HL Deb 03 May 1923 vol 53 cc1082-8

Order of the Day for the House to be put into Committee read.

Moved, That the House do now resolve itself into Committee.—(The Lord Chancellor.)

On Question, Motion agreed to.

House in Committee accordingly:

[The EARL of DONOUGHMORE in the Chair.]

Clause 1:

Power to dispense with holding of assizes in places where unnecessary.

1.—(1) If at any time it appears to the Lord Chief Justice of England that there is no business or no substantial amount of business to be transacted at the assizes then about to be held at any place on a circuit and that having regard to all the circumstances of the case it is desirable that an order should be made under this section, he may with the concurrence of the Lord Chancellor, by order direct that assizes shall not on the occasion of that circuit be held at that place, and where any such order is made then, notwithstanding any enactment or custom to the contrary, assizes shall not on that occasion be held at the place specified in the order.

LORD PARMOOR moved, at the end of subsection (1), to insert: "Provided that such order shall not be made to deprive a county of one assize in the year, unless there is no business to be transacted." The noble and learned Lord said: It is necessary for me to explain the Amendment which stands in my name. The purpose of Clause 1 is to provide, first, that where no business has been entered it shall not be necessary to hold an assize. That is right and proper and I raise no question about it. The second point is that where there is no substantial amount of business to be transacted it shall not be necessary to hold an assize. It appeared in the discussion the other day that the word "substantial" brought different ideas to different minds, as one would expect. If the present Lord Chancellor were always to be in office I think the word "substantial" might be a sufficient safeguard. If, on the other hand, the noble and learned Viscount, Lord Haldane, were Lord Chancellor, I think it would be a very inefficient safeguard, having regard to the views which he expressed publicly in your Lordships' House.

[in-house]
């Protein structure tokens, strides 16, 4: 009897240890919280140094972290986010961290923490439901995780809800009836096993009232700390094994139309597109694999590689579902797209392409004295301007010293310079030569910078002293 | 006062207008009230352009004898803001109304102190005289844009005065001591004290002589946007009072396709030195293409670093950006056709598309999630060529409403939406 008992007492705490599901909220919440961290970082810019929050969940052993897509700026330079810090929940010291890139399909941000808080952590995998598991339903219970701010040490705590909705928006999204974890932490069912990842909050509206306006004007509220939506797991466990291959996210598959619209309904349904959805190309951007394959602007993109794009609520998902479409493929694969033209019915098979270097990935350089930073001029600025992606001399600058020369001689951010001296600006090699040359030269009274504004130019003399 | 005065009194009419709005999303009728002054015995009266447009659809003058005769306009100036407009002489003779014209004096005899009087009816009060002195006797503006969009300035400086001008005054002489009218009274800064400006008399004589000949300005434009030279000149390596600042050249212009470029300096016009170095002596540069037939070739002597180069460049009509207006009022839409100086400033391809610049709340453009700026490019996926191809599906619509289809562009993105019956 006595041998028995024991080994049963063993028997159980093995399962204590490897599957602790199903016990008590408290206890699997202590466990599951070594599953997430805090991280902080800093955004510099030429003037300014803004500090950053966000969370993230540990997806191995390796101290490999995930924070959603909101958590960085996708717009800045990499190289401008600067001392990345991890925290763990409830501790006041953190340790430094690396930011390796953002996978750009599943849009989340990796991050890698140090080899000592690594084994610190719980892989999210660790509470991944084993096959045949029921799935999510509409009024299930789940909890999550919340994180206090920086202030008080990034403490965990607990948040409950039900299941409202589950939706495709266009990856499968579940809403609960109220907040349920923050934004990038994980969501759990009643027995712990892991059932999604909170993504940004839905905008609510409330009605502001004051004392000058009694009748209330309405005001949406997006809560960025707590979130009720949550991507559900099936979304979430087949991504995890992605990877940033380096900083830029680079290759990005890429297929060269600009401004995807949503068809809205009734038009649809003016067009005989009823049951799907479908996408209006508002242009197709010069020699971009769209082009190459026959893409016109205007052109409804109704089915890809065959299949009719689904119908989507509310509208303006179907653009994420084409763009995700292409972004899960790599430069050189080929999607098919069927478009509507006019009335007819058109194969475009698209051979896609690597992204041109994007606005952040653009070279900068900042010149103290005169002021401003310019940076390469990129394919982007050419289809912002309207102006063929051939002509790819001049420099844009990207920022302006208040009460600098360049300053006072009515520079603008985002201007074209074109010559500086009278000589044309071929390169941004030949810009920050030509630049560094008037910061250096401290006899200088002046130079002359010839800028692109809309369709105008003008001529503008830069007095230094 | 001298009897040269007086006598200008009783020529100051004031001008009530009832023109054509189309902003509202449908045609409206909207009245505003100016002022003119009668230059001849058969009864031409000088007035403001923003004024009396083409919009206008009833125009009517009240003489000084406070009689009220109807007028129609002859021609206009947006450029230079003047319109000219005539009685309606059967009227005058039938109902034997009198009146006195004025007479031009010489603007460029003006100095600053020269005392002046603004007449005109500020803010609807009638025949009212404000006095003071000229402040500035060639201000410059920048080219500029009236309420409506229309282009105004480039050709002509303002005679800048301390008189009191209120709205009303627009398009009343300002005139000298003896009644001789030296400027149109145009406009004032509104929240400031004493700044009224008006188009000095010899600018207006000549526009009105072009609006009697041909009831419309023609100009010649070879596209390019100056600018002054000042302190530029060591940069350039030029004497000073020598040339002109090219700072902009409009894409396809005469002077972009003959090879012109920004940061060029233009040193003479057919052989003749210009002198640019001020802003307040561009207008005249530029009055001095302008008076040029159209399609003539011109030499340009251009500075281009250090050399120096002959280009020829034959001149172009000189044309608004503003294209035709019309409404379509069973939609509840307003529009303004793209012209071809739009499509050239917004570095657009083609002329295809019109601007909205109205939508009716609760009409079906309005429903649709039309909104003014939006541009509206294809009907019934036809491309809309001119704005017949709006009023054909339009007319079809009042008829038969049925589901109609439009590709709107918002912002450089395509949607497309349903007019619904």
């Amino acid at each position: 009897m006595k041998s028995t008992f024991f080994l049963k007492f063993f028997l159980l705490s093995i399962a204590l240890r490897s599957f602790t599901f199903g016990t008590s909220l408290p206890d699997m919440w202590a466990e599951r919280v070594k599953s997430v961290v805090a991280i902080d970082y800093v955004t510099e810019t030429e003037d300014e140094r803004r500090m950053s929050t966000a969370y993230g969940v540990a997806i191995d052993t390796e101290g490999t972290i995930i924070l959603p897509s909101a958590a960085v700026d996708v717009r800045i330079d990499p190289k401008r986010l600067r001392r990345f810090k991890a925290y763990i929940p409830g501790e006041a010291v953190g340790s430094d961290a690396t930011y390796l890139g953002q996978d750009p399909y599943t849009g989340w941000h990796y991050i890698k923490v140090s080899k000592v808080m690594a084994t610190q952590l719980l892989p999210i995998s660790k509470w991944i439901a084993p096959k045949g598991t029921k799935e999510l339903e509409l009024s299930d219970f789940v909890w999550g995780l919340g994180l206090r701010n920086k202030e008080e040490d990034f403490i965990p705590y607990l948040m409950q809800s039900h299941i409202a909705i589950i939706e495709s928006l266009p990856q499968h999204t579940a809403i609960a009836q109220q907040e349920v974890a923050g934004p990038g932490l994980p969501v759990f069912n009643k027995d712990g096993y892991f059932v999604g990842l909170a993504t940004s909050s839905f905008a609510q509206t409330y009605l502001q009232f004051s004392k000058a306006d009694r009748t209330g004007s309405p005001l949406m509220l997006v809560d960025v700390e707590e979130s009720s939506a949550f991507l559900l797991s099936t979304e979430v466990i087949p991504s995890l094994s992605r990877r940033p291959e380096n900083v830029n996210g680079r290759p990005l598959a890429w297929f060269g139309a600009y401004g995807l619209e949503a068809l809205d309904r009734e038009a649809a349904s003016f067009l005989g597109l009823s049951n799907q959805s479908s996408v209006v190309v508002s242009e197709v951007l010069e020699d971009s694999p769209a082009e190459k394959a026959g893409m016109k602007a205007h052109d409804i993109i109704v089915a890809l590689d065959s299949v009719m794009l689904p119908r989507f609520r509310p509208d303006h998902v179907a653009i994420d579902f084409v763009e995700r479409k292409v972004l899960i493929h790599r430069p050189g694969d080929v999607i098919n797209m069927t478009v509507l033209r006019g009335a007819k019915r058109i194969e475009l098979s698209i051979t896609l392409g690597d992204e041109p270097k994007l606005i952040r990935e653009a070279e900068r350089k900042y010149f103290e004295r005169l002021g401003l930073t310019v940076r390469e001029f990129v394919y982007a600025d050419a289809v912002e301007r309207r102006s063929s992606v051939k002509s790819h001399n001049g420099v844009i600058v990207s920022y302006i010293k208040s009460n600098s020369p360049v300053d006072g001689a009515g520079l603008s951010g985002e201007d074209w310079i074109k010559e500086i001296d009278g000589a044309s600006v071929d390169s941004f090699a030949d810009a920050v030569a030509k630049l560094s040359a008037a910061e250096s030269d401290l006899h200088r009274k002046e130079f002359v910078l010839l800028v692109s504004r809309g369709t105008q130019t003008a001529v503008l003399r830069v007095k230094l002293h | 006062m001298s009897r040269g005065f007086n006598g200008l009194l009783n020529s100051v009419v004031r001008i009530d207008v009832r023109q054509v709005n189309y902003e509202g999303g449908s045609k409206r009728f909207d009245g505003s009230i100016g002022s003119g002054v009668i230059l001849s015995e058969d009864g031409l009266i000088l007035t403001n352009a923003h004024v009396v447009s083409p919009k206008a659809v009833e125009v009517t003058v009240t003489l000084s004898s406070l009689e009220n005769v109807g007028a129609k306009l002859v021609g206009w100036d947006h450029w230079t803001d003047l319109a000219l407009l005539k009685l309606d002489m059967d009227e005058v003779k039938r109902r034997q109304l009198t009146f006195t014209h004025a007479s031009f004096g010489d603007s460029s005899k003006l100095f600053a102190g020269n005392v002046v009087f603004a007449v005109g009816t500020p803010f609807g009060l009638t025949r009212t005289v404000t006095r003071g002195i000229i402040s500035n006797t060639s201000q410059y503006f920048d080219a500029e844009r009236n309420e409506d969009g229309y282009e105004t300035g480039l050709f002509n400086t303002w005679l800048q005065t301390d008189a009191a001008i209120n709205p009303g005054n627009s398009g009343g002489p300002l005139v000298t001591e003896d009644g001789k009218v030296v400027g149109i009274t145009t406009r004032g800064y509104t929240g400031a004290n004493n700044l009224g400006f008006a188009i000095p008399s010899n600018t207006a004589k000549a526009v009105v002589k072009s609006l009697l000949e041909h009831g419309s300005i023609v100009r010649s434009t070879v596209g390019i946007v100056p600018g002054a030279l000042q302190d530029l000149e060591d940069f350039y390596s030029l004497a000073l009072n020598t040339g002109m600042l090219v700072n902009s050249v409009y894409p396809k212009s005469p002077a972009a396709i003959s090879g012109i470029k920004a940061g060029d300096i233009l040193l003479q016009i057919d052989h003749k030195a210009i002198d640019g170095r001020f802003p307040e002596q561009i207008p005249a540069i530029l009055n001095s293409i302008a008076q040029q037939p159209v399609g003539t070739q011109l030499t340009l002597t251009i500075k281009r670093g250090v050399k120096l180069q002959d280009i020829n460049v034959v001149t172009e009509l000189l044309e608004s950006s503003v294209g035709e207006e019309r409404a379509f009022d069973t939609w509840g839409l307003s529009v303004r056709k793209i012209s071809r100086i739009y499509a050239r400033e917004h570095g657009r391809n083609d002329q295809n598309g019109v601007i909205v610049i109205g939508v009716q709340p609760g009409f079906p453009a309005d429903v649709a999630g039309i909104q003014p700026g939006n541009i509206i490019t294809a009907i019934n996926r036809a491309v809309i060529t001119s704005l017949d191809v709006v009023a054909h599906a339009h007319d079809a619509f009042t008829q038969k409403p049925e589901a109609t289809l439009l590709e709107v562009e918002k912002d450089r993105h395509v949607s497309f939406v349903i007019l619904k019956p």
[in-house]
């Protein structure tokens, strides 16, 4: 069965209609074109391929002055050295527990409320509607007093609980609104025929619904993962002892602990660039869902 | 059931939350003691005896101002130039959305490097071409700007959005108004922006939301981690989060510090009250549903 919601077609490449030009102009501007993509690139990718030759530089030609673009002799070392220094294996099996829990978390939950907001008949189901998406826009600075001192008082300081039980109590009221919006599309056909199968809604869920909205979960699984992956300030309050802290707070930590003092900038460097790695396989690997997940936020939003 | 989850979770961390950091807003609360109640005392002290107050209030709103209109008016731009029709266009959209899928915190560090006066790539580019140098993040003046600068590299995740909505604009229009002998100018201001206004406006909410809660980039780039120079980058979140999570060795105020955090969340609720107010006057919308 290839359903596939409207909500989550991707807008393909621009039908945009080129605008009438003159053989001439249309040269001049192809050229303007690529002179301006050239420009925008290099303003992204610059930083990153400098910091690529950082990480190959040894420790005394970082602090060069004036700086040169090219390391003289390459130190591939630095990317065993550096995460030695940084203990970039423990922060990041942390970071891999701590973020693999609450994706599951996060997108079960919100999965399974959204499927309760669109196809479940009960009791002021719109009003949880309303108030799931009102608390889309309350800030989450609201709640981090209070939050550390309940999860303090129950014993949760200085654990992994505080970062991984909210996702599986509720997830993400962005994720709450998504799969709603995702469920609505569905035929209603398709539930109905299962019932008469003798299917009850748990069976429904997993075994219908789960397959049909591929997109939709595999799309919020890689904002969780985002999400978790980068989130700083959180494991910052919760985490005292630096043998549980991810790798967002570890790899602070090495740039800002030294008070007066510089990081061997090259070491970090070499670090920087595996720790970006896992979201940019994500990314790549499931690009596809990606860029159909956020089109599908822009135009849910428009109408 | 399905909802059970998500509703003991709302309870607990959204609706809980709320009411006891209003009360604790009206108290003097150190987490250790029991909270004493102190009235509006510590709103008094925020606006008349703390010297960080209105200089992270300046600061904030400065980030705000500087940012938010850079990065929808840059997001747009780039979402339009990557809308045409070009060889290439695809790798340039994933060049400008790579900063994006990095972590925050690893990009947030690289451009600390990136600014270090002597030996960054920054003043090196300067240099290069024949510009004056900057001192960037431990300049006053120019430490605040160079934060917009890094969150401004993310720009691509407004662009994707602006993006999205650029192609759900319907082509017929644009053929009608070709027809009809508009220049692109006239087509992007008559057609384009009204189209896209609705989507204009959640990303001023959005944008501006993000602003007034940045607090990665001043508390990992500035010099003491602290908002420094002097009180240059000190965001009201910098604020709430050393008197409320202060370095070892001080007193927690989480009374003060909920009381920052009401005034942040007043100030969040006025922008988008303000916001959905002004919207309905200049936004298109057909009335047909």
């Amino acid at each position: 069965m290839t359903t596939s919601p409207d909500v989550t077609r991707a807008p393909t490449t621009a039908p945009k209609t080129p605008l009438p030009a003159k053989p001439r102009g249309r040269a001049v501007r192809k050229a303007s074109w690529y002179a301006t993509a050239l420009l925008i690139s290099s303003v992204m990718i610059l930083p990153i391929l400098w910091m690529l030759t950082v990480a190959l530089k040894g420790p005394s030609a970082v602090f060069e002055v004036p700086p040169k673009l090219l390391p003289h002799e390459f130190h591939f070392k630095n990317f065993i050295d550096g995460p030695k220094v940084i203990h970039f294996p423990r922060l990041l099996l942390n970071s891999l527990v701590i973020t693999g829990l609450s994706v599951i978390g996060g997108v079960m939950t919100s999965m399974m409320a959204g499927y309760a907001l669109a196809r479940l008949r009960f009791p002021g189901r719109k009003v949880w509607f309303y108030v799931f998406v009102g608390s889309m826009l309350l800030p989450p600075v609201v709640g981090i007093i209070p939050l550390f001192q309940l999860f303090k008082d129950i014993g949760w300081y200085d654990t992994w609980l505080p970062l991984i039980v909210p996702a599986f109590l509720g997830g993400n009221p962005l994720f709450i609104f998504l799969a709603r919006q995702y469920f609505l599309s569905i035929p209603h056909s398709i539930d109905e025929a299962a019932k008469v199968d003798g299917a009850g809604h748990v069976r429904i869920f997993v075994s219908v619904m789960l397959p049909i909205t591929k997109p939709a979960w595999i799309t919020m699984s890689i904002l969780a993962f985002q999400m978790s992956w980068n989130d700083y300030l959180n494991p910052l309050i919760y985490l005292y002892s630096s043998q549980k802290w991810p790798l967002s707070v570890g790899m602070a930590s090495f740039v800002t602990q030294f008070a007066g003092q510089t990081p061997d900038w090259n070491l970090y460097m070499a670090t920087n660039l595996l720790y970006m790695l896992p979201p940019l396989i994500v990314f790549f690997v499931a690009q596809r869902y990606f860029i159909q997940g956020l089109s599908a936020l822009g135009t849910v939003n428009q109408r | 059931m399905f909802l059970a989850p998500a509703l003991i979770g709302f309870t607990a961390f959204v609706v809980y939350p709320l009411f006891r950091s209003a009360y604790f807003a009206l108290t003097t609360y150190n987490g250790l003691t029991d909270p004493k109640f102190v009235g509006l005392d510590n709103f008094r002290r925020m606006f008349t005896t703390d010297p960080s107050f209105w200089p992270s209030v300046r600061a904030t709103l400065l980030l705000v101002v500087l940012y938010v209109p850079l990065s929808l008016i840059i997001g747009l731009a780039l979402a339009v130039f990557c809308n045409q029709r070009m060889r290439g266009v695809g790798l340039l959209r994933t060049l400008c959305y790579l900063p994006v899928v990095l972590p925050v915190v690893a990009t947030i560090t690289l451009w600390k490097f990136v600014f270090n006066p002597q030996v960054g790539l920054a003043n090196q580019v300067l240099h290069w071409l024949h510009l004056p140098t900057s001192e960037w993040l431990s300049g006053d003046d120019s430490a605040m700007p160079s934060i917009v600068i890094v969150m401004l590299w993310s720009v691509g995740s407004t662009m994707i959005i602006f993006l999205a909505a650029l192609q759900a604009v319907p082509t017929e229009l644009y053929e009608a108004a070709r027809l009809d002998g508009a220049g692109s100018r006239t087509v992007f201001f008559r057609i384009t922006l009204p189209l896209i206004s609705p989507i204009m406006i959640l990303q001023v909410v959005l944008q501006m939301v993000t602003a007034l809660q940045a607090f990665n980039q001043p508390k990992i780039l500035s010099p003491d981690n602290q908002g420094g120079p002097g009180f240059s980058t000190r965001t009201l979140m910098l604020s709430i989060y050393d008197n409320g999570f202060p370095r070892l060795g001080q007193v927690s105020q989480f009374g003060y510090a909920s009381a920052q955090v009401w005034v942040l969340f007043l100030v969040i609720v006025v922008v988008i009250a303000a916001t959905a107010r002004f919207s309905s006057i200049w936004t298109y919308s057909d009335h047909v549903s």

I do not want to go again into the general question because I expressed as well as I could my own view of the extreme importance of preserving our circuit system, both from the point of view of the Judges being present from time to time in our county centres, and also in the interests of justice and particularly in the interests of poor prisoners. The effect of my Amendment is that the Order shall not be made to deprive a county of one assize in the year, unless there is no business to be transacted. I suggest that that is a very fair proposal to make for the settlement of this matter. Every one who knows county life and our county assizes will, I am sure, regret any interference, unless there is no business, with the present system of holding two county assizes in each county, which has been followed from time immemorial. If that is to be interfered with and the test is to be made as to whether there is substantial business or not, surely each county town ought to have the benefit of His Majesty's Judges coming on the circuit assize at least once in the course of the year.

I have no wish to dwell again upon a matter which I think carried great weight with your Lordships on a former occasion as regards the whole administration of justice: but it is of importance that our Judges should leave the London centre and go from time to time into these local centres. They not only give an example of how justice should be administered, but they come there in what is called the red gown in circumstances of considerable dignity and, as regards either prisoners or cases to be tried, they give the advantage, which I consider of enormous importance, of a local tribunal near the place where the prisoner lives or where the cause has originated. The Lord Chancellor pointed out on the last occasion, and I thank him for it, that the word "substantial" might apply even though there was only one case to be tried because that case might in itself be, a substantial one. But my fear is for the poor man whose case, from the legal point of view, is not regarded as a substantial one because it does not involve any important point of law or any great sum of money. To him it may be a substantial case, and his whole future may depend upon its being tried under conditions advantageous to him and his getting a verdict in his favour.